I am a writer, activist, researcher, and blogger. I serve as Director of International Freedom of Expression at the Electronic Frontier Foundation, and write for several platforms, including Al Jazeera English and The Guardian.
Latest posts by Jillian C. York from May, 2007
Morocco: YouTube is Back; Maroc Telecom Subscribers are Elated
MidEastYouth broke the news this evening that YouTube, which had been blocked by Maroc Telecom, Morocco's leading internet provider, has been restored to subscribers. It seems that the blogging community, with the help of bigger sites like this one, helped to get the story noticed by majors like Reporters Without...
Update on YouTube in Morocco
Although no cause for the blocking of YouTube by service provider Maroc Telecom has been ascertained, the current speculation is, as Moonlight mentions, is: La raison de cette censure serait la publication par ce site de 2 vidéos d'un islmaiste malade mental qui (en cachant bien son visage bien sur)...
Morocco: YouTube is Blocked, and the Blogoma is Not Happy
It seems that censorship is on the rise again in Morocco. After last year's blocking of Livejournal and Google Earth, the blogoma erupts as YouTube is added to the censure list. Jillian York reports on what the blogoma thinks of this recent act of censorship.
Morocco blocks popular video site YouTube
Early this morning, the news broke across the blogosphere that Morocco has joined the ranks of countries like Iran and Tunisia, which already block YouTube. A Moroccan in Washington D.C. posted: “According to postings online and friends in Morocco, access to Youtube is blocked. Nobody knows the reason for this....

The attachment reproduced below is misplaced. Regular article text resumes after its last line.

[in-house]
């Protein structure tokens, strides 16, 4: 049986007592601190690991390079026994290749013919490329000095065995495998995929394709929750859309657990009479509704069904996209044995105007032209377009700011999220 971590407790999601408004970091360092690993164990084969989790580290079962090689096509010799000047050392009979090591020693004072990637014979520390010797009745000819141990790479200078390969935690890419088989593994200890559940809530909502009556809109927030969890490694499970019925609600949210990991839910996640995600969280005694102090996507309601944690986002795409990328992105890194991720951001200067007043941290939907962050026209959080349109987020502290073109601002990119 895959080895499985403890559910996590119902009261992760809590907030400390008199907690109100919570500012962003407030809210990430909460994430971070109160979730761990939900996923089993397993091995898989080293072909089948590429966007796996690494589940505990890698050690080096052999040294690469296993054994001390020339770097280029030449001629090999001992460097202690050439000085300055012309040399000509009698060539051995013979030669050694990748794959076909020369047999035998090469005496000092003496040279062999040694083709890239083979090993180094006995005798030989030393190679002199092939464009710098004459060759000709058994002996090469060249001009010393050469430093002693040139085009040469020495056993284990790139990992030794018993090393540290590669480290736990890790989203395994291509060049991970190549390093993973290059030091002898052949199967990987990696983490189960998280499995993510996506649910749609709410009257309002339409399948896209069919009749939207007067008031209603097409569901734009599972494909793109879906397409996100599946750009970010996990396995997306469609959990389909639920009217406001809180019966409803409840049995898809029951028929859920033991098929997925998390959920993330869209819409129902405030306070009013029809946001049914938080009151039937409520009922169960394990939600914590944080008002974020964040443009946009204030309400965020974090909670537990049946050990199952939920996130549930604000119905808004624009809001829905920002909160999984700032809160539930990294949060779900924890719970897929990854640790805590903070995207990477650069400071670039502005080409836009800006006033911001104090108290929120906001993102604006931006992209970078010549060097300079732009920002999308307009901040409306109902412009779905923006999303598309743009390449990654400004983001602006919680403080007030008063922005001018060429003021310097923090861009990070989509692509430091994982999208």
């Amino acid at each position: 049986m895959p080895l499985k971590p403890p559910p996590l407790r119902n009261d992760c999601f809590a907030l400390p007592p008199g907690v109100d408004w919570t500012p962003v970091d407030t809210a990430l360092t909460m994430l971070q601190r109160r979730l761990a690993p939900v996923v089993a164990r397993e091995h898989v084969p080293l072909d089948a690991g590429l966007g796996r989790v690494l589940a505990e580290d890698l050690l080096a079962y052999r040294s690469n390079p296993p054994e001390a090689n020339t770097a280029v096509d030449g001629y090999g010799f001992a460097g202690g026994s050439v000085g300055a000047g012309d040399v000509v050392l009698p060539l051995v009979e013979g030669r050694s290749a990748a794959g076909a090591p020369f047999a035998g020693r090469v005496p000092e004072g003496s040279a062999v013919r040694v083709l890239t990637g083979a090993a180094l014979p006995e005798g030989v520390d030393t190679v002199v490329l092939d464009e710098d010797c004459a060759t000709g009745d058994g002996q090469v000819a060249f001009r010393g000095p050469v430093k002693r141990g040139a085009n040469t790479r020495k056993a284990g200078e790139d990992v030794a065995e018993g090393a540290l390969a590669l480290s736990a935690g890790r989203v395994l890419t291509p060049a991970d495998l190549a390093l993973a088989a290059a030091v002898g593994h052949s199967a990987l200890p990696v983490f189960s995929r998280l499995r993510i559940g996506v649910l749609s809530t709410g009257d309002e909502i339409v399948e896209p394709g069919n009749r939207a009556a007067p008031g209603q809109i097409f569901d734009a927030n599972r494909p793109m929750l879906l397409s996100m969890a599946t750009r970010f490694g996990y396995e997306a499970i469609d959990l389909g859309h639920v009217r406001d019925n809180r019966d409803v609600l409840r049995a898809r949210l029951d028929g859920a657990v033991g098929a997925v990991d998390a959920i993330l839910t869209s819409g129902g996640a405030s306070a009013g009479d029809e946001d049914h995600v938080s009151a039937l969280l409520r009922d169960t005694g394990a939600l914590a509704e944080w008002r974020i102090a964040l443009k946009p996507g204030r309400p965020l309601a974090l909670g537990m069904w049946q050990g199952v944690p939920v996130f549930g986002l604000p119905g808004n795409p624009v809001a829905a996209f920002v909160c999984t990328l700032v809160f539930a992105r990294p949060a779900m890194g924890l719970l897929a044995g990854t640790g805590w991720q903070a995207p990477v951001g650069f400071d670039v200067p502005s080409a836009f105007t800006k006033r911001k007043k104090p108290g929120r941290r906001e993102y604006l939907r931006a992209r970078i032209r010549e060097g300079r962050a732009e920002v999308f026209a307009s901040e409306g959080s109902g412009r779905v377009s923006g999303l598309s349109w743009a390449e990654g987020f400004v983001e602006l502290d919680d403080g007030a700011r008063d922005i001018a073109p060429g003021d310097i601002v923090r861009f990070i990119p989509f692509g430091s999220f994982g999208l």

Morocco's UN Refugee Office Closes its Doors
Cat in Rabat reports that The United Nations Refugee Office in Morocco has closed its doors after African migrants stormed the building on Saturday. “They were demanding financial assistance for accommodation and food, as well as residency papers, access to healthcare, and the right to work,” she says, adding: “There...
Morocco: The Week of Firsts
It was a week of firsts in Morocco - with the first French Minister of Moroccan descent, the first newspaper and the first wine store. Jillian York has more in this report.
Morocco's first English-language newspaper
The View from Fez was the bearer of good news this morning, informing us that Morocco has finally released its first English-language print newspaper. Although international papers are available in Morocco, and Magharebia.com and Maghreb Arabe Presse provide anglophones with news on the internet, there's nothing better than settling into...
More on Representation in Morocco
“Sometimes, a scarf is just a scarf, it's not a symbol for a country,” says Laila Lalami, recounting a reading she recently did of her book, Hope and Other Dangerous Pursuits, at one of Morocco's more conservative universities in Kenitra. While discussing the characters with the audience, the author found...
Morocco: How to Best Represent One's Country
With the increasing popularity of blogging comes a debate about how to represent one's country, or in many cases, the country in which one is currently living. This week, Jillian York takes a look at the current discussion in the Moroccan blogosphere about how to best portray Morocco.
Morocco: French Elections Edition
Morocco, as a former protectorate of France, is still well connected to the country. Beyond French cars and French baguettes, Morocco's law and education systems are influenced by France, and more than half of its citizens speak French fluently. Therefore, it should come as no surprise that the presidential elections...
Morocco: Linguistics, Music Videos, and the Merits of Hymenorrhaphy
This week, the English-language Moroccan blogosphere discusses diverse issues such as hymen reconstructive surgery and Arabic music videos. Jillian York summarizes this week's posts.
Morocco: Naming laws, springtime quiet and Sufi music
Although Spring maybe quiet in Morocco as locals dip into specially prepared cuisine, bloggers are busy debating naming laws for new Moroccan parents in The Netherlands and and basking in the spirit of Sufi music in Fez. Follow the arrows to read Jillian York's report.